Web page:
What’s a busy guy to do? Reach for the microwavables. Maybe Healthy Choice’s Chicken & Potatoes with Peach BBQ Sauce, which has a whopping 24 grams of sugar and just 5 grams of dietary fiber, plus about a third of the total daily sodium intake recommended for people older than 50. Maybe not such a healthy choice after all?
Kale, leafy greens are worthy additions to your menu
Nonetheless, the selection of greens in most produce markets, even in the most ordinary supermarkets, grows greater every year, and somebody has to be buying, cooking and eating them. Along with the usual spinach, broccoli and Brussels sprouts, we find such offerings as broccoli rabe (aka rapini), collards, turnip greens, kale in many varieties, mustard greens, bok choy, beet greens and dandelion greens. The list goes on and on.
Nutritional powerhouses, these are often, sad to say, the most detested items on any menu, especially for children. But here’s the secret: It’s all in the cooking. No one could possibly love greens if they’re steamed to a limp, gray mash, then dumped on a plate with a blob of cold butter stuck on top. But done the Mediterranean way, they reveal, first of all, flavor. Then texture. Then an overpowering deliciousness. Garlic, oil, a little chili pepper, a scrap of citrus juice — they make all the difference in the world.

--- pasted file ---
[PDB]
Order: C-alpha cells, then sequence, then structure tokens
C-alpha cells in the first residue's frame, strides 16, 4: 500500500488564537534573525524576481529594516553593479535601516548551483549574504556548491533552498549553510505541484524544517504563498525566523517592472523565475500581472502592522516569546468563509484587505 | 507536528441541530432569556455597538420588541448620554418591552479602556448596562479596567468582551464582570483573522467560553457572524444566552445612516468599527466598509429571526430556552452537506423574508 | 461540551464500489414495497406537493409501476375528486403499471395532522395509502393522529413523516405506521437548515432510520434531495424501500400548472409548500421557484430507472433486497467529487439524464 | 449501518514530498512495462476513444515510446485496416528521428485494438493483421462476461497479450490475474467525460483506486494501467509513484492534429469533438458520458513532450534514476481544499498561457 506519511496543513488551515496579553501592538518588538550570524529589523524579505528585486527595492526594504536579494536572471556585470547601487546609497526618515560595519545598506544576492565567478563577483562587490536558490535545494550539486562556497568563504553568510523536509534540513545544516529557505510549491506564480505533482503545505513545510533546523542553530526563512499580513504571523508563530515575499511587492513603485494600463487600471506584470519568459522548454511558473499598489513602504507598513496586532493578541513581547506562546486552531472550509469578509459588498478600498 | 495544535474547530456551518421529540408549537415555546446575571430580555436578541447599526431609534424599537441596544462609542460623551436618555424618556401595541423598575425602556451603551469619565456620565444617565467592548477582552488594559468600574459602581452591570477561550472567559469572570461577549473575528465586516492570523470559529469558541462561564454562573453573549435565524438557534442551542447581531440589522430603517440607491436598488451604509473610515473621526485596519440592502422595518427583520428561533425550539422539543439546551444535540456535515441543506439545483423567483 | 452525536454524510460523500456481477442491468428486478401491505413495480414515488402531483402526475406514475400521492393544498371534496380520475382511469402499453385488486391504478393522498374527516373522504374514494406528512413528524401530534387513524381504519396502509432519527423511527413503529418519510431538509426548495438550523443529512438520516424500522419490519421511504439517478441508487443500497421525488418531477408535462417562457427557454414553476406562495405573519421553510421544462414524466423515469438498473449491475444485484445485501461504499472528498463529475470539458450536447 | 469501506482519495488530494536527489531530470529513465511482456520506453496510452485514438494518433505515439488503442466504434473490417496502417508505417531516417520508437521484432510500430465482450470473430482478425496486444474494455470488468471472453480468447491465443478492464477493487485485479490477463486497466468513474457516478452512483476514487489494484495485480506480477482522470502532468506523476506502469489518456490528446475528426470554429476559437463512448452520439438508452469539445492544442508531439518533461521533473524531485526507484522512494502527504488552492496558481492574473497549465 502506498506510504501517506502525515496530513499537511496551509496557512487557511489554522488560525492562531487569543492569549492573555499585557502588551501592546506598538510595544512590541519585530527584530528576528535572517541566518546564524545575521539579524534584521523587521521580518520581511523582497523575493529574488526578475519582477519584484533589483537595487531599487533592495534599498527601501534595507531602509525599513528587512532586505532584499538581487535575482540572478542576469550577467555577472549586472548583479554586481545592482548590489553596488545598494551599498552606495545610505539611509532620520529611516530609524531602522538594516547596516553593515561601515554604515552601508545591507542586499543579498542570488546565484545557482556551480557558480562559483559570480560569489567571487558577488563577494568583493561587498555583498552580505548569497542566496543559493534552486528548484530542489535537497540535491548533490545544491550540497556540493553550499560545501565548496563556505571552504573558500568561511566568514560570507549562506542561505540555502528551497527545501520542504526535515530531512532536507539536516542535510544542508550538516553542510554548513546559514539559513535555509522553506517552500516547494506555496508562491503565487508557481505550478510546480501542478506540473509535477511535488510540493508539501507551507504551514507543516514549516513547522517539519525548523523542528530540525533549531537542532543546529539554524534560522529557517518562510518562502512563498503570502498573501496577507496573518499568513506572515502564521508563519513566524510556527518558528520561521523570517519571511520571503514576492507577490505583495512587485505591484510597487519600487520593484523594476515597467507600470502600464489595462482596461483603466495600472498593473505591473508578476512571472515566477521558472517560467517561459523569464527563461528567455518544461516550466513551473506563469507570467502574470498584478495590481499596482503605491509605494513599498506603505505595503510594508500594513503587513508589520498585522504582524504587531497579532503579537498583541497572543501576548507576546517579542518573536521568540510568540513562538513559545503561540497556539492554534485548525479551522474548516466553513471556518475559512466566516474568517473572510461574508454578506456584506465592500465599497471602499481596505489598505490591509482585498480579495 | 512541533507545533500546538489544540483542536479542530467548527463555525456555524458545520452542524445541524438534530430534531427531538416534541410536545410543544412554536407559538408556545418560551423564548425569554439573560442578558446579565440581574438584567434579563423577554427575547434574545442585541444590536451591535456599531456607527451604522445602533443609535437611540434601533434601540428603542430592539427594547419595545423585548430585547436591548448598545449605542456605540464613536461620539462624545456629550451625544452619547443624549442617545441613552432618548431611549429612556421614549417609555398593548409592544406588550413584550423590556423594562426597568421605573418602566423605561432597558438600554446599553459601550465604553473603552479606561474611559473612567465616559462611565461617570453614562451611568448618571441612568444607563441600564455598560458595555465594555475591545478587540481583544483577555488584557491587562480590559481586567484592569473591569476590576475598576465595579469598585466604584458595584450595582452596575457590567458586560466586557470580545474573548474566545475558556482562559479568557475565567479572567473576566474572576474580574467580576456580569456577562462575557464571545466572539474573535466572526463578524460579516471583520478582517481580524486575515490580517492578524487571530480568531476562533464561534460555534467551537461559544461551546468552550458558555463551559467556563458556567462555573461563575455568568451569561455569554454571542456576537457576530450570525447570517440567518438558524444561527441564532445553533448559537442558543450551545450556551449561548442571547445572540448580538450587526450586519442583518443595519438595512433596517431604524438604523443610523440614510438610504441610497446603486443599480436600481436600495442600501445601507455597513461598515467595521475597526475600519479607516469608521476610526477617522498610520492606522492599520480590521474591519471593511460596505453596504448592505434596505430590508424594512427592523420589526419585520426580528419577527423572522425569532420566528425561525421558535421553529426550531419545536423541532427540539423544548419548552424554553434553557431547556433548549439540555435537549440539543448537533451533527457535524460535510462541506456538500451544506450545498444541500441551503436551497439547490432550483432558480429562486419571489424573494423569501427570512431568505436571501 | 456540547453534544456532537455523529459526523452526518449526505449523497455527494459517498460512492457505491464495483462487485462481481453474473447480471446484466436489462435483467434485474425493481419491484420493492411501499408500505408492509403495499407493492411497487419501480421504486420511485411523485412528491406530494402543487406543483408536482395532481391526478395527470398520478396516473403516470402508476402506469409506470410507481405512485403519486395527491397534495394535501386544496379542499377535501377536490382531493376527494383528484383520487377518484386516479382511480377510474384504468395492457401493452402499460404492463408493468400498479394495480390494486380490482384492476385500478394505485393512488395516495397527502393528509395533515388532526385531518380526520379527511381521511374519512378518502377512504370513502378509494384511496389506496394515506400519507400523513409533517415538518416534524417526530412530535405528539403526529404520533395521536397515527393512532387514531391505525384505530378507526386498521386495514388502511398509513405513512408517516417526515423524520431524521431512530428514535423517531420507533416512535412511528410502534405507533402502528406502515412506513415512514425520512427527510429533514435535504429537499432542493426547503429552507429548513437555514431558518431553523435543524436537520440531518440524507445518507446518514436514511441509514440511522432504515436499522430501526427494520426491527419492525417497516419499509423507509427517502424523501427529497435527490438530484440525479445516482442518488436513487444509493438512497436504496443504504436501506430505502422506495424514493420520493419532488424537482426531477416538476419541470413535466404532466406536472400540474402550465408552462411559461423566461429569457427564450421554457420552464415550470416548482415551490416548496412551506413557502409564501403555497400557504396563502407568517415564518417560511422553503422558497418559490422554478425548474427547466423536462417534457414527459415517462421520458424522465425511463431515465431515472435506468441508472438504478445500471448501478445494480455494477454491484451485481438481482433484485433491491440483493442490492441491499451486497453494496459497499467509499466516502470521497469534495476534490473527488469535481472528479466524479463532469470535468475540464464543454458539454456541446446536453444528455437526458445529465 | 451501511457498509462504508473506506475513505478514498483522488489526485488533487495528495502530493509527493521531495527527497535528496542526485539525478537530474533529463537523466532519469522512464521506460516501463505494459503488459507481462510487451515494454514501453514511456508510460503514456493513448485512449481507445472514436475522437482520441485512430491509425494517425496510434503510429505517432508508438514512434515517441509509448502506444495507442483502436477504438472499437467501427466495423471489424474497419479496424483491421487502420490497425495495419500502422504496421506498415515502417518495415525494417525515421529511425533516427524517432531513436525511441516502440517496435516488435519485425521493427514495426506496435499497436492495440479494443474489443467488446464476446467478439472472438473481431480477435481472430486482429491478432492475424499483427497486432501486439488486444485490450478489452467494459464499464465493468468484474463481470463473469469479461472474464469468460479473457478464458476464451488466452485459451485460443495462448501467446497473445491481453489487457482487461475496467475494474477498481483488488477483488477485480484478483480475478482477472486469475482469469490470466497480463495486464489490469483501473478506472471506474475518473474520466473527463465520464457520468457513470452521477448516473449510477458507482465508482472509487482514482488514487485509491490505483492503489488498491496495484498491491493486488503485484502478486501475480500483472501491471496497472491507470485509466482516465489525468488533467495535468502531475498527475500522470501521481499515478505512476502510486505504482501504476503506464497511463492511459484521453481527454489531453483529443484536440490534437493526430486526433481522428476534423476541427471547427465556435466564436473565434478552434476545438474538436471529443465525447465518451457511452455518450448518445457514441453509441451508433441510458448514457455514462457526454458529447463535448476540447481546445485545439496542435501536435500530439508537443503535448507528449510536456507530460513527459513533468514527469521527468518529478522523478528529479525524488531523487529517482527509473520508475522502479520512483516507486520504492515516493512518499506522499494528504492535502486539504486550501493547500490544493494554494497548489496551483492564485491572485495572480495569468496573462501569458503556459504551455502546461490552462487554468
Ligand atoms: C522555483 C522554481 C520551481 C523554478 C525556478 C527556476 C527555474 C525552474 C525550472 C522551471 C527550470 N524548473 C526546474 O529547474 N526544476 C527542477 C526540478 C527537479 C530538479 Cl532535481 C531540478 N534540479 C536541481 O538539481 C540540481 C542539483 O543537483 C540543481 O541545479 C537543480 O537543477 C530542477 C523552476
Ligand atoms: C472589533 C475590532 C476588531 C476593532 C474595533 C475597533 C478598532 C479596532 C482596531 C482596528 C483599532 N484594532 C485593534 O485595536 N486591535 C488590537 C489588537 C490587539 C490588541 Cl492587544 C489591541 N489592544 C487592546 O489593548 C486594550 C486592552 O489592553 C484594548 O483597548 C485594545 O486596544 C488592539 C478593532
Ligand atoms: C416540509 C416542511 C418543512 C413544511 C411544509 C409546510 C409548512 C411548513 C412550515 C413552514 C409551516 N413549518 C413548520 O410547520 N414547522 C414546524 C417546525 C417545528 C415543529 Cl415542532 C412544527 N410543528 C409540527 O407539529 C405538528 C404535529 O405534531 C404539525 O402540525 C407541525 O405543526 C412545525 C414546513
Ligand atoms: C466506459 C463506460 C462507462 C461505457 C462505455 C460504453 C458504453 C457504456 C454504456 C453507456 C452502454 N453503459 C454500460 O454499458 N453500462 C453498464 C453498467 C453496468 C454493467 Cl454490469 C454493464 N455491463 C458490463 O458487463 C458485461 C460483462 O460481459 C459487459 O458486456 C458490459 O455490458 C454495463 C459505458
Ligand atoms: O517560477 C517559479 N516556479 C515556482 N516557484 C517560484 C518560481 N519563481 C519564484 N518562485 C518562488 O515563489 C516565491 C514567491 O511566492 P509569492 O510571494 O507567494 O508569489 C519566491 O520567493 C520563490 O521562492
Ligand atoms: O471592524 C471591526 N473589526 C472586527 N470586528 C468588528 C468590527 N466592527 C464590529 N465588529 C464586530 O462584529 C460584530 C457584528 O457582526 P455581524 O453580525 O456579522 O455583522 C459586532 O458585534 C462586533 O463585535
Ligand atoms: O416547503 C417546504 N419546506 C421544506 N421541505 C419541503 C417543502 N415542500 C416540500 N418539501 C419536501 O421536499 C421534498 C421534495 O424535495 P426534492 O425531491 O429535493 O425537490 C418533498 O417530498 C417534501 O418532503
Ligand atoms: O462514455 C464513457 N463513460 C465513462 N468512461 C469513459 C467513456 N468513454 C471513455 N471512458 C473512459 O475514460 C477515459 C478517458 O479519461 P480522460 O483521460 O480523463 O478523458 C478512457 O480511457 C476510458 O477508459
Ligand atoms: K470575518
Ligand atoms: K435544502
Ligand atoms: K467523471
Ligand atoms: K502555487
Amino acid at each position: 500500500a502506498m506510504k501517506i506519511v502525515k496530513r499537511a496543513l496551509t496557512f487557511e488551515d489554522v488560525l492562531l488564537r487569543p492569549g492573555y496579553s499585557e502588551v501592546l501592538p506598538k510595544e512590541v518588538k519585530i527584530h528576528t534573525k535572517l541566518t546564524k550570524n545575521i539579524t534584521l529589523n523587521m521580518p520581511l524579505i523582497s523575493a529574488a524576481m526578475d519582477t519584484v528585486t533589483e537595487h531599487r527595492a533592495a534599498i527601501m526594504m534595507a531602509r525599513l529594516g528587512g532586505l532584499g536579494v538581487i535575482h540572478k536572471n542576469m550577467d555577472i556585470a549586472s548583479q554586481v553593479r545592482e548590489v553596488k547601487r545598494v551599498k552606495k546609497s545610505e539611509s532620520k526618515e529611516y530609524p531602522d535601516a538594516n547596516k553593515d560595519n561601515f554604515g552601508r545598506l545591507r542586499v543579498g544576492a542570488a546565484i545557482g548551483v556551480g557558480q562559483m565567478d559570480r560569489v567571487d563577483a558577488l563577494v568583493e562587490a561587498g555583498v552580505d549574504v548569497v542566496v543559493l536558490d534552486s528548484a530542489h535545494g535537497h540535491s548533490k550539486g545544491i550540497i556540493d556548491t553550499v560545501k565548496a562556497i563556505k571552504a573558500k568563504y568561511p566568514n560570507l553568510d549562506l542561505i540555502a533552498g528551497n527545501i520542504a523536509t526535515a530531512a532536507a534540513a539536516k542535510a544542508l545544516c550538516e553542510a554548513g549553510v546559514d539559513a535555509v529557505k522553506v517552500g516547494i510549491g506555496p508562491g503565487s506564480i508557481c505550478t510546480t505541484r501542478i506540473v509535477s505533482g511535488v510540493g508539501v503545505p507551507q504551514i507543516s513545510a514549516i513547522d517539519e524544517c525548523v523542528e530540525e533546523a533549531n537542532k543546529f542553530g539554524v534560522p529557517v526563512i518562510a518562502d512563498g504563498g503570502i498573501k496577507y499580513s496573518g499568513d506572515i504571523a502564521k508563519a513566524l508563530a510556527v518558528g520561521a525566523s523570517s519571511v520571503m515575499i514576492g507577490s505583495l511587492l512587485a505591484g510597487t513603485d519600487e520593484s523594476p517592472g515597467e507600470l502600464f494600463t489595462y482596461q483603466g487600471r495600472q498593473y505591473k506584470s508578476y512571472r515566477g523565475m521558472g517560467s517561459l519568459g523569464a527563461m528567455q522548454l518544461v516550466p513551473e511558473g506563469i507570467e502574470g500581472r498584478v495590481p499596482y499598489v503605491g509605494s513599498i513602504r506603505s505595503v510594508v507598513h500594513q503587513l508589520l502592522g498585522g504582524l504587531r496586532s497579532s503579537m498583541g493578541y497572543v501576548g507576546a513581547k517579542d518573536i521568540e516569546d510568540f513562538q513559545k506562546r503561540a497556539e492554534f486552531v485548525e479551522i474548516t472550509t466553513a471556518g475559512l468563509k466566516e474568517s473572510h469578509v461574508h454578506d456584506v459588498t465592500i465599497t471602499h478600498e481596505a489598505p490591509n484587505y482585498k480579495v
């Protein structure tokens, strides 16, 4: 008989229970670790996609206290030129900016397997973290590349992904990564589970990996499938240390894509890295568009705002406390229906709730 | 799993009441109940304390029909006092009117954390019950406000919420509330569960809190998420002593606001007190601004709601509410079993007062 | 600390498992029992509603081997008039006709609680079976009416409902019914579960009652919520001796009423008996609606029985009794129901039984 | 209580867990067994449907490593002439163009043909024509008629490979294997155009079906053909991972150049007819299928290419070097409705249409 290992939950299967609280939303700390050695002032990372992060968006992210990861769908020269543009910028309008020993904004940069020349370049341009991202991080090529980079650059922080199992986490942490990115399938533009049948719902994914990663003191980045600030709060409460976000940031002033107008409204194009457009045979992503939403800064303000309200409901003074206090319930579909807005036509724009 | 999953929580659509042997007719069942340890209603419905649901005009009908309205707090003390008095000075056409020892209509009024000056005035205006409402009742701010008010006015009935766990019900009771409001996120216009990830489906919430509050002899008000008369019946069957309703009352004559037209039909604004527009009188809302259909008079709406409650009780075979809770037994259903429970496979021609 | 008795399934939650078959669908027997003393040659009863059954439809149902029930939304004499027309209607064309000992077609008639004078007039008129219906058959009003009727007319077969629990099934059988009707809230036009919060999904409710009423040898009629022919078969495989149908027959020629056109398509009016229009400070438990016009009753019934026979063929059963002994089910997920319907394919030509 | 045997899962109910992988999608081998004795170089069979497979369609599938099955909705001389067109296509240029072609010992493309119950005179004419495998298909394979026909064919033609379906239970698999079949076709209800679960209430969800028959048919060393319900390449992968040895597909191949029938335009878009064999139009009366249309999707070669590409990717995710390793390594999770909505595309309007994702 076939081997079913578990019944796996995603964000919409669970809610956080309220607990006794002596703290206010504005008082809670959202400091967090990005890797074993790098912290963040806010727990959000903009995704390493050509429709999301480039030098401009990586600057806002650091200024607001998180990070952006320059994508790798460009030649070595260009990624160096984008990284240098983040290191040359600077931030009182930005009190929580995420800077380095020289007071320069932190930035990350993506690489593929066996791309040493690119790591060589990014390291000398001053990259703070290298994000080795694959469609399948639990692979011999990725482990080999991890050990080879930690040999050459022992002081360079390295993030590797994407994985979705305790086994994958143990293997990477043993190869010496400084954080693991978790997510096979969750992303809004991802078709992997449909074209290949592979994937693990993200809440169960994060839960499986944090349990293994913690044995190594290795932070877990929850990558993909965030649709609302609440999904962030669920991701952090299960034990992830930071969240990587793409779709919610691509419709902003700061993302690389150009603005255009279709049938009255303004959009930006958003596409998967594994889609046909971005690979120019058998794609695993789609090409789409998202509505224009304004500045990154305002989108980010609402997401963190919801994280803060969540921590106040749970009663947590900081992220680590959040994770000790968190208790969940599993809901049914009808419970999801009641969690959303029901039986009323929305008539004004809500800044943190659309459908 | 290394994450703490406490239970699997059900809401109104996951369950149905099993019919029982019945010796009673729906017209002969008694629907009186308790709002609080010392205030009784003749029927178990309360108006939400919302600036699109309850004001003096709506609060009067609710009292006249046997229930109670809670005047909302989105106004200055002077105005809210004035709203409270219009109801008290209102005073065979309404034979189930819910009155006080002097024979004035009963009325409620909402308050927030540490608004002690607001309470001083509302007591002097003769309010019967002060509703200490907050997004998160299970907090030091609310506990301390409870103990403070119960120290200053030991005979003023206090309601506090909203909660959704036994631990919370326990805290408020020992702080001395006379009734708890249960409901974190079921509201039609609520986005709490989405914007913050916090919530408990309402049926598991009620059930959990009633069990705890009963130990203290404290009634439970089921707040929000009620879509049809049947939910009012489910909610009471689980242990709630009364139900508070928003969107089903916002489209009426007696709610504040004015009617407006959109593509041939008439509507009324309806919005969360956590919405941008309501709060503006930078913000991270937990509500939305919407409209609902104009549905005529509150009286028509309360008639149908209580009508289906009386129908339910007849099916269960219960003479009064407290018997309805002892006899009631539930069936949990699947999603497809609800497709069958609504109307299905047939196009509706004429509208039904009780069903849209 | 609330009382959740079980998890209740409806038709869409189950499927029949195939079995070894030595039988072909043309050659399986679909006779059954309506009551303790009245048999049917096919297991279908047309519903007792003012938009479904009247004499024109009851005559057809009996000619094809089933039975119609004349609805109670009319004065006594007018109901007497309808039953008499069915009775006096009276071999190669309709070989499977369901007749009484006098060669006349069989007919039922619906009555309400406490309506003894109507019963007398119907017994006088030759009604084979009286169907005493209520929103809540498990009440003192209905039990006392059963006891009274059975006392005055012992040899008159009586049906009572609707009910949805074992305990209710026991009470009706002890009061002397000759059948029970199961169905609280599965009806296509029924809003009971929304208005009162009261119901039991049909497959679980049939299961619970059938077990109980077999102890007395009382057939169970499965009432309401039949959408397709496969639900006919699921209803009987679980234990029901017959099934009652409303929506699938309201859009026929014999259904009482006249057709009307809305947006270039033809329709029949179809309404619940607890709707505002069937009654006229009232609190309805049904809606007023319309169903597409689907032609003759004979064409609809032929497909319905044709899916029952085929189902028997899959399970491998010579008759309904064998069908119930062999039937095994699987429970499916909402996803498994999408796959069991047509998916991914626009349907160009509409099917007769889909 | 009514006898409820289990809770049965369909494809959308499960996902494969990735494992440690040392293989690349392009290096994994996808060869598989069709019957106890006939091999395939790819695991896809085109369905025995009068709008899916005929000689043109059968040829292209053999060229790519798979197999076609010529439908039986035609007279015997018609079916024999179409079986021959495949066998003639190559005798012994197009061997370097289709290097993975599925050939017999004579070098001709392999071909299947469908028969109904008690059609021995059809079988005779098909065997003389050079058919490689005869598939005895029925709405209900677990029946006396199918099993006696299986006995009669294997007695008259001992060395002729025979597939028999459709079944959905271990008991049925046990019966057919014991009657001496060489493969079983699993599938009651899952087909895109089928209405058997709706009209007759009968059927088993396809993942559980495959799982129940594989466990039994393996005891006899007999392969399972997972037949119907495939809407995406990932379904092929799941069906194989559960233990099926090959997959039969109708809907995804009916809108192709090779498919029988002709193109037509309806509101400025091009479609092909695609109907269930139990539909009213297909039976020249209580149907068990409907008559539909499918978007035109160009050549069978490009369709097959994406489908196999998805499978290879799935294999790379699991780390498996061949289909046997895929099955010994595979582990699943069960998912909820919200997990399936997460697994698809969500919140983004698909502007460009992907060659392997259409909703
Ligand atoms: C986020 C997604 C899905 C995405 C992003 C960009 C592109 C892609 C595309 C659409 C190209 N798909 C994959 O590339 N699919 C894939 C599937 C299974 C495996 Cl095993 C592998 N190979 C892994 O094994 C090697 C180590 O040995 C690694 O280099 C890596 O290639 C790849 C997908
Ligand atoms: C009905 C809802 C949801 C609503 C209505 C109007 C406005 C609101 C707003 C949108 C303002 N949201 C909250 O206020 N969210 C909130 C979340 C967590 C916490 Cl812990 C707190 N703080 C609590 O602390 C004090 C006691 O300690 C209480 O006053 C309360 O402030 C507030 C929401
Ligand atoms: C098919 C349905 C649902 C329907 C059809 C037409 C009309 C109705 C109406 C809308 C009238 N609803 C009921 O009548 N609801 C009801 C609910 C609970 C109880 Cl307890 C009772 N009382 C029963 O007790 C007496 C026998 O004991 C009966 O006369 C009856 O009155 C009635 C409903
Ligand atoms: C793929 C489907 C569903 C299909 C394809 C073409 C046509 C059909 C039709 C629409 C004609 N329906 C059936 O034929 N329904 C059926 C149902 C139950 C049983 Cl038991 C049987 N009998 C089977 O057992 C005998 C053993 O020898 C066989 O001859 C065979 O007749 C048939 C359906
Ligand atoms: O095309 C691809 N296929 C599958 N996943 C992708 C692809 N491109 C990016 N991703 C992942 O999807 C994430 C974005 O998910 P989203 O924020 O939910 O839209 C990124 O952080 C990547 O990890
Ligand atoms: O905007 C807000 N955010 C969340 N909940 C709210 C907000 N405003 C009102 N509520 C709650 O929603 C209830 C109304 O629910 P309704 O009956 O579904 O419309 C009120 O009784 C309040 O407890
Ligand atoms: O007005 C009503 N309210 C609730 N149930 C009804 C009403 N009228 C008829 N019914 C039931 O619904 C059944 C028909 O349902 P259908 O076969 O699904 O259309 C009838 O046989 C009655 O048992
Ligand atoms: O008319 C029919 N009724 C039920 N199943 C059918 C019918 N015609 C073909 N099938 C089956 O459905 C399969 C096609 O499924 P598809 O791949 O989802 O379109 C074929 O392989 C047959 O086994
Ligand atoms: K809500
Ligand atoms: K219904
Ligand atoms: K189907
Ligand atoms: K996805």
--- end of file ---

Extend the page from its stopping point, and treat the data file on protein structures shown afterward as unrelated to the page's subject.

I just made the following utterly simple recipe using Tuscan kale, aka lacinato or dinosaur kale, the kind with long, dark green, slightly blistered leaves that is a growing presence in supermarket produce sections. You could do the same with spinach (much more cleaning, much less cooking time), chard, turnip greens (cutting away tough stems, otherwise leaving whole), ordinary kale (de-stemmed), broccoli rabe (trimmed of tough stems) and many other greens you find.
Braised Kale With Oil, Garlic and Chili Pepper
Makes 6 servings
3 pounds fresh Tuscan kale, lacinato kale or dinosaur kale
Sea salt to taste
3 cloves garlic, peeled and chopped
¼ to ⅓ cup extra virgin olive oil, plus a little more for garnish
1 small dried hot red chili pepper or a pinch of chili flakes
1 to 2 teaspoons lemon juice or aged red wine vinegar (not balsamic)
1. Prepare the kale by stripping the leaves away from the stems. (Hold the stem in your right hand; grasp the leafy part in your left hand and simply slide down the stem, releasing the leaves.) Rinse thoroughly in a couple of changes of water.
2. Transfer the rinsed greens to a pot large enough to hold them all. Add a sprinkle of salt and a couple of tablespoons of boiling water. Set over medium heat and cook, covered, until the greens are wilted.